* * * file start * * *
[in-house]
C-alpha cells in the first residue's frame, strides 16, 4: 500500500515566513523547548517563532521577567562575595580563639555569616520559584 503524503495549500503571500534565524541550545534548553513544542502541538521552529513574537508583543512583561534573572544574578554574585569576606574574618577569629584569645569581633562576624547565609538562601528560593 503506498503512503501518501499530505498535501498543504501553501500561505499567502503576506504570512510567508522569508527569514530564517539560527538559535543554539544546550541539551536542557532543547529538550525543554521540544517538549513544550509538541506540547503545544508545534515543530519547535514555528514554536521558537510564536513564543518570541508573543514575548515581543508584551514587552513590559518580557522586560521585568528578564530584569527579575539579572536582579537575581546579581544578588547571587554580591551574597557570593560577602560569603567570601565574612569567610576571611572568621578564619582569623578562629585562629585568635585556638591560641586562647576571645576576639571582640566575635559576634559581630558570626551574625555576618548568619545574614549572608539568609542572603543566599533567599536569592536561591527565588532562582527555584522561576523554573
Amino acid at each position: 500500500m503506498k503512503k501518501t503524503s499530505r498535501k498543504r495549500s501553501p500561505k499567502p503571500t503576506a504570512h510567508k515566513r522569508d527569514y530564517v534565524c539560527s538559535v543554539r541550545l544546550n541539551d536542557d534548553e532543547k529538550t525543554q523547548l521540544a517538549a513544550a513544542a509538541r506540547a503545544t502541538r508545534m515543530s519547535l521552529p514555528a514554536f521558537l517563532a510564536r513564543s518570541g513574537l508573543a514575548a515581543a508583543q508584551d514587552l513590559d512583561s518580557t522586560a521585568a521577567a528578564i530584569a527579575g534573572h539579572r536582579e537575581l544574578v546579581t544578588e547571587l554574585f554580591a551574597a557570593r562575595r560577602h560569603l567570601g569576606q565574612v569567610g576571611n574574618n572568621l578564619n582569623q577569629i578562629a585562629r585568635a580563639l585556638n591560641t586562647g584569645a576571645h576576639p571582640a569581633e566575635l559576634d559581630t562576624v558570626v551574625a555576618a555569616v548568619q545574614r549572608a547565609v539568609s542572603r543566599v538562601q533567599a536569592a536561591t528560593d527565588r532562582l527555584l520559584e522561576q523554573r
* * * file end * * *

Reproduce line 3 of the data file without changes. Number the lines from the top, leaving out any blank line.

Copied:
Amino acid at each position: 500500500m503506498k503512503k501518501t503524503s499530505r498535501k498543504r495549500s501553501p500561505k499567502p503571500t503576506a504570512h510567508k515566513r522569508d527569514y530564517v534565524c539560527s538559535v543554539r541550545l544546550n541539551d536542557d534548553e532543547k529538550t525543554q523547548l521540544a517538549a513544550a513544542a509538541r506540547a503545544t502541538r508545534m515543530s519547535l521552529p514555528a514554536f521558537l517563532a510564536r513564543s518570541g513574537l508573543a514575548a515581543a508583543q508584551d514587552l513590559d512583561s518580557t522586560a521585568a521577567a528578564i530584569a527579575g534573572h539579572r536582579e537575581l544574578v546579581t544578588e547571587l554574585f554580591a551574597a557570593r562575595r560577602h560569603l567570601g569576606q565574612v569567610g576571611n574574618n572568621l578564619n582569623q577569629i578562629a585562629r585568635a580563639l585556638n591560641t586562647g584569645a576571645h576576639p571582640a569581633e566575635l559576634d559581630t562576624v558570626v551574625a555576618a555569616v548568619q545574614r549572608a547565609v539568609s542572603r543566599v538562601q533567599a536569592a536561591t528560593d527565588r532562582l527555584l520559584e522561576q523554573r